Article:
February 20, 2021
The Land of Big Numbers
These days we can only travel via books or movies. This collection of short stories is by a WSJ reporter who was based in China. Her stories are extrapolation of news stories that you may have heard from China - a farmer building an aeroplane from junk, passengers stuck in a new metro station, sudden craze for a fruit or food etc.
Podcast interview featuring the author
December 10, 2020
“This one is thin and small, but it’s important. When you had something you wanted to tell someone, you would write it down on a piece of paper and paste this ‘stamp’ on it. Then they would deliver it for you, anywhere at all. But that was a long time ago …” The Memory Police by Yoko Ago.
For me, sending letters is just an excuse to send cute stamps. Many years back when I used to travel in Chinese trains, almost every third person was a stamp collector. The stamps may wonder why no one loves them anymore.
November 18, 2020
The little phone
I was fond of my iPhone 5s. I continued using it as as a travel phone even after I got a newer model. It felt nice holding it - little but solid. Along the way, I switched to a dual sim phone. I just didn’t have the heart to store the little phone in some dark drawer so I passed it on to an acquaintance who was having trouble with her phone.
A few days back, I was pleasantly surprised to receive a note from her. It read:
You would never know
How much I love your phone
How my phone has been supporting my life Etc
I think I need a book
To tell the world my story
At first I assumed that it is too little, how can it help me deal with my huge problems
But surprisingly it works
Thank you sir!
It has been a long hard year. It is nice to receive such a message.
November 10, 2020
Travelogues and travels
For some years now, I get Vietnamese travelers message me sharing their experiences or looking for experiences beyond sightseeing.
I feel one reason is the accessible local language publishing. Vietnamese publishers are always on the lookout for interesting stories. A traveler can tell her stories from her own context. Such long-form writing also captures a richer range of situations and feelings compared to what one can say on a vlog or Instagram post. The reader gets inspired to seek out similar experiences. I think Taiwanese (who got inspired by San Mao) or Japanese people who love to read will relate to this. I just hope that this lasts for a while, it’s probably more profitable to sell translations of foreign authors.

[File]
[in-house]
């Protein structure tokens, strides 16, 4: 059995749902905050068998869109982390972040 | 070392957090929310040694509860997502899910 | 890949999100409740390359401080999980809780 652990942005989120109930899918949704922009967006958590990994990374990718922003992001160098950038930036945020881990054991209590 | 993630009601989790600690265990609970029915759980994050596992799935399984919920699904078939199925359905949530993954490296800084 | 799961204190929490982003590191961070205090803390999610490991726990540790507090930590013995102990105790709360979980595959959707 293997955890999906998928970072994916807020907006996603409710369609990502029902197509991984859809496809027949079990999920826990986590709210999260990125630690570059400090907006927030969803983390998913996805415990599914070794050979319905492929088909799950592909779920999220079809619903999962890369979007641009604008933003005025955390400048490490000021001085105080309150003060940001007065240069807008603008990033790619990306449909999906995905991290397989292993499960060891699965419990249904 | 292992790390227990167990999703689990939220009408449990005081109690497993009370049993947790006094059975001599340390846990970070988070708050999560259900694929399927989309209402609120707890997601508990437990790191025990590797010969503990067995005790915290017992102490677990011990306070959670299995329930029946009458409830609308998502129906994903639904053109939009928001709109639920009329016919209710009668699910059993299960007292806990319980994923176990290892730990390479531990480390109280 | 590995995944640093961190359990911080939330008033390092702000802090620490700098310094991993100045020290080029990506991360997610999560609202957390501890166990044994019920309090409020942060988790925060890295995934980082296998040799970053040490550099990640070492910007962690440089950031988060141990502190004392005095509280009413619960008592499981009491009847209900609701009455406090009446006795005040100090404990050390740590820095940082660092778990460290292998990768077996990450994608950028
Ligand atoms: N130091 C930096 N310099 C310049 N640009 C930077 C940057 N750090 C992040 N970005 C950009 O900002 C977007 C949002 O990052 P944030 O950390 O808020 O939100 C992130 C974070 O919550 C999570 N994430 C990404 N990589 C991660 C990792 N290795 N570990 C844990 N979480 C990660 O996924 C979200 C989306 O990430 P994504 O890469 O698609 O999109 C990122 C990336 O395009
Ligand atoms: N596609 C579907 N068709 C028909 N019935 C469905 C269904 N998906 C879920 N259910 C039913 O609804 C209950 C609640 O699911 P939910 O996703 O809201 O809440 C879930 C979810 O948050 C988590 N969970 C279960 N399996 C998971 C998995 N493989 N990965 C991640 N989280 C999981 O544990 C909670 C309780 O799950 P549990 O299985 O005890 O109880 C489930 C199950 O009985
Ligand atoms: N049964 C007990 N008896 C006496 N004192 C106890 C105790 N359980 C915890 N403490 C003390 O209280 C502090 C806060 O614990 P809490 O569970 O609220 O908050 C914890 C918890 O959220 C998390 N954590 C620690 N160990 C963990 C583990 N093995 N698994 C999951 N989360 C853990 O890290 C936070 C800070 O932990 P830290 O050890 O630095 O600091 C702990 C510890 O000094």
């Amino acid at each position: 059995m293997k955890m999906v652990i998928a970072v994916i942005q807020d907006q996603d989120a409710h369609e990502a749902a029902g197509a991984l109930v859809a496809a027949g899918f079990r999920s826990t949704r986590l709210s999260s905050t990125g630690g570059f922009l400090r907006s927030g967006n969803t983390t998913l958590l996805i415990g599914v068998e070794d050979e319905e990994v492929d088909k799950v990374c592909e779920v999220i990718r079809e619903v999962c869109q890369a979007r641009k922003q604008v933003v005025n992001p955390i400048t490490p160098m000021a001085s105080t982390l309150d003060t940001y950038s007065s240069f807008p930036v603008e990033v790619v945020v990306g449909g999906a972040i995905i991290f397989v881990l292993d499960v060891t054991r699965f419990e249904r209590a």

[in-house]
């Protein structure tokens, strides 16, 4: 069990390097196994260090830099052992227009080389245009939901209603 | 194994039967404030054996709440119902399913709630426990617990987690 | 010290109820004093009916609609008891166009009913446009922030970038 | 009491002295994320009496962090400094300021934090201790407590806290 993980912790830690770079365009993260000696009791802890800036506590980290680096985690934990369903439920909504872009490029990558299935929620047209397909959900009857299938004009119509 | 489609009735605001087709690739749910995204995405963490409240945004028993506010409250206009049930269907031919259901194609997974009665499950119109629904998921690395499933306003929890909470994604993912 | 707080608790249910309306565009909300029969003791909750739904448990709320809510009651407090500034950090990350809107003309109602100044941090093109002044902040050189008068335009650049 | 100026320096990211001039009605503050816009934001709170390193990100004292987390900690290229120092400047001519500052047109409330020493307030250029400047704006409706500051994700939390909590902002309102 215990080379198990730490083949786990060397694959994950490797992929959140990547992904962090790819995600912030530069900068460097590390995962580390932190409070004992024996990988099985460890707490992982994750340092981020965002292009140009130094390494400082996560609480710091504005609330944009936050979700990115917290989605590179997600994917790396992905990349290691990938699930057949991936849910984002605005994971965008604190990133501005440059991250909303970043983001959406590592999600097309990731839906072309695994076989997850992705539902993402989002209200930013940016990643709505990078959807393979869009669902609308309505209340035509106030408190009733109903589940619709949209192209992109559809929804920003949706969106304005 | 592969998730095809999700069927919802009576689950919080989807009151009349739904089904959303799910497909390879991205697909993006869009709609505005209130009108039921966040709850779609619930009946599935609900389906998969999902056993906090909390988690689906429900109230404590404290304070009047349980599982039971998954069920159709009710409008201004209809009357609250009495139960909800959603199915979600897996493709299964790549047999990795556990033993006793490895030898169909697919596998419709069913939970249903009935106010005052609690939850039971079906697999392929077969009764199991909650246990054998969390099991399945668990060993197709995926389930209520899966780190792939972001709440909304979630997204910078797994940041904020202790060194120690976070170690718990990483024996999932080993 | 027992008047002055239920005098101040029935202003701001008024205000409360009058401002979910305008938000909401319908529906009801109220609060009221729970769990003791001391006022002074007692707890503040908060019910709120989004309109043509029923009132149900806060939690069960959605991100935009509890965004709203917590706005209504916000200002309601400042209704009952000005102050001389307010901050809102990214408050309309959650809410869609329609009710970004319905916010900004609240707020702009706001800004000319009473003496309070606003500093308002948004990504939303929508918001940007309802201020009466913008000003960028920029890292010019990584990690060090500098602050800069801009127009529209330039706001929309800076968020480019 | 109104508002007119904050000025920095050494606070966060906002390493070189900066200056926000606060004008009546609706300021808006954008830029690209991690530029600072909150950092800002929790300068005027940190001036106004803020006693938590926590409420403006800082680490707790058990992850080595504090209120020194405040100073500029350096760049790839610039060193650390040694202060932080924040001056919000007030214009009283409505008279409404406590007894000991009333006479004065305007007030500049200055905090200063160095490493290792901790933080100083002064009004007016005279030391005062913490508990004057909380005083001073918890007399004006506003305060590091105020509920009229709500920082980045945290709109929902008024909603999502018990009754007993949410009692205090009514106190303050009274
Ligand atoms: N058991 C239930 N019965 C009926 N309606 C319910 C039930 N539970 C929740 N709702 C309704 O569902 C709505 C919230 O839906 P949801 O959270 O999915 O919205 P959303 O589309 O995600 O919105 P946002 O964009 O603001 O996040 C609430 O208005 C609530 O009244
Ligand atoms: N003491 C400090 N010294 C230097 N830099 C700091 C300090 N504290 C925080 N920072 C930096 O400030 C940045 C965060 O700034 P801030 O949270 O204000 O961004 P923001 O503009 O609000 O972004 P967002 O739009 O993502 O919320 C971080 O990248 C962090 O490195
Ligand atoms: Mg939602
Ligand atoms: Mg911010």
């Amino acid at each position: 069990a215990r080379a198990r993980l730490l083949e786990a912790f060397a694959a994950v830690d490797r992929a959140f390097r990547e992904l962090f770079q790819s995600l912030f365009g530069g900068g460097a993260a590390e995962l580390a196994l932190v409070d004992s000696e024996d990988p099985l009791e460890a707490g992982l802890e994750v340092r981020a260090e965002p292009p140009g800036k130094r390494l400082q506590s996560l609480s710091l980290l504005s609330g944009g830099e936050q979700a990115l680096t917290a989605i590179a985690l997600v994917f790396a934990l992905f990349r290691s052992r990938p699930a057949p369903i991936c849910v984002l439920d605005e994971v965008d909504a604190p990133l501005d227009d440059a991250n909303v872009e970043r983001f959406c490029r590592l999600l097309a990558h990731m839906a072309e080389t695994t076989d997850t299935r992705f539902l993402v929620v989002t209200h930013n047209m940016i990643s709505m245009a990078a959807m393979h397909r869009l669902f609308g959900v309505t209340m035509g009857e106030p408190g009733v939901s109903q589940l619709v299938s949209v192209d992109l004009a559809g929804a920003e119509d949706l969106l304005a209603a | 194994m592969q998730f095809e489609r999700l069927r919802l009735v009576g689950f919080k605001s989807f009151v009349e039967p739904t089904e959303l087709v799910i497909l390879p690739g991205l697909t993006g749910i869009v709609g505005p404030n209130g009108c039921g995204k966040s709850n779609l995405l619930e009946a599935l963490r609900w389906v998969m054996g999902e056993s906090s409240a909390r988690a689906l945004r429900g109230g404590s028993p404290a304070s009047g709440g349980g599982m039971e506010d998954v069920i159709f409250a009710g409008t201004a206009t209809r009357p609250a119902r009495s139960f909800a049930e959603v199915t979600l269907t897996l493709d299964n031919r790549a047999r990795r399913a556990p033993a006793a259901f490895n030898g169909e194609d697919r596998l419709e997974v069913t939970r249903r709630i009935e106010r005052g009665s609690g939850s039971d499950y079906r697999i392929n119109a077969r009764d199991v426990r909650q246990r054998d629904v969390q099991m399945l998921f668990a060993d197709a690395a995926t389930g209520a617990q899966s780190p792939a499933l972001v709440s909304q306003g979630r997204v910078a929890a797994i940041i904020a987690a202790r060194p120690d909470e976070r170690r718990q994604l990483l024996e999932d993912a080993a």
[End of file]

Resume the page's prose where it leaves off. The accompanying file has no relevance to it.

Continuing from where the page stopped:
For many of us in English regions of Asia, a local traveler will have a harder time convincing a local publisher- most travelogues in our bookshops tend to be from international publishers featuring British or American writers and written from their cultural and social lens. There is limited space for perceptive travelers in our midst to put out their stories and inspire others.
October 12, 2020
Racism as a predictive model
I found this text in the book “Weapons of Math Destruction”.
Racism, at the individual level, can be seen as a predictive model whirring away in billions of human minds around the world. It is built from faulty, incomplete, or billions of human minds around the world. It is built from faulty, incomplete, or generalized data. Whether it comes from experience or hearsay, the data indicates that certain types of people have behaved badly. That generates a binary prediction that all people of that race will behave that same way.
Needless to say, racists don’t spend a lot of time hunting down reliable data to train their twisted models. And once their model morphs into a belief, it becomes hardwired. It generates poisonous assumptions, yet rarely tests them, settling instead for data that seems to confirm and fortify them. Consequently, racism is the most slovenly of predictive models. It is powered by haphazard data gathering and spurious correlations, reinforced by institutional inequities, and polluted by confirmation bias. In this way, oddly enough, racism operates like many of the WMDs I’ll be describing in this book.
Reminded me of George Bush Jr. quote “Too often we judge other groups by their worst examples while judging ourselves by our best intentions.”
July 16, 2020
Everyday beauty, countries and people
In Tokyo, I always enjoy visiting the “Muji Found” stores. These stores display handcrafted objects of everyday use from around the world.
I borrowed this book by an early 1900s author who encouraged people to look for beauty in everyday objects — perhaps he was the inspiration for Muji Found.
One essay is addressed to the Korean people; the author was unhappy with Japanese annexation of Korea. It is said this essay made many denounce the author as a Korea apologist and a traitor.
Talking about Korea, Whenever I read a book about Pyongyang, I miss the cold noodles (Raengmyon, 랭면), more so in July/August, you need this dish to beat the heat.
Luckily in Singapore, I am near the mini Korean neighbourhood where a small hidden away restaurant serves this.
I will recommend See You Again in Pyongyang by Travis Jeppesen. The author gives a glimpse of everyday Pyongyang. The book is also serves as a quick history refresher on North Korea.
There is an encounter with a North Korean soldier that the author describes. He got into a casual conversation with a border guard on the North-South border. Halfway, the soldier asked the author about his home country. The author replied that he is from America, expecting the soldier to break off the conversation. The unperturbed soldier sensing the author’s discomfort reassures him “Countries are countries, people are people”.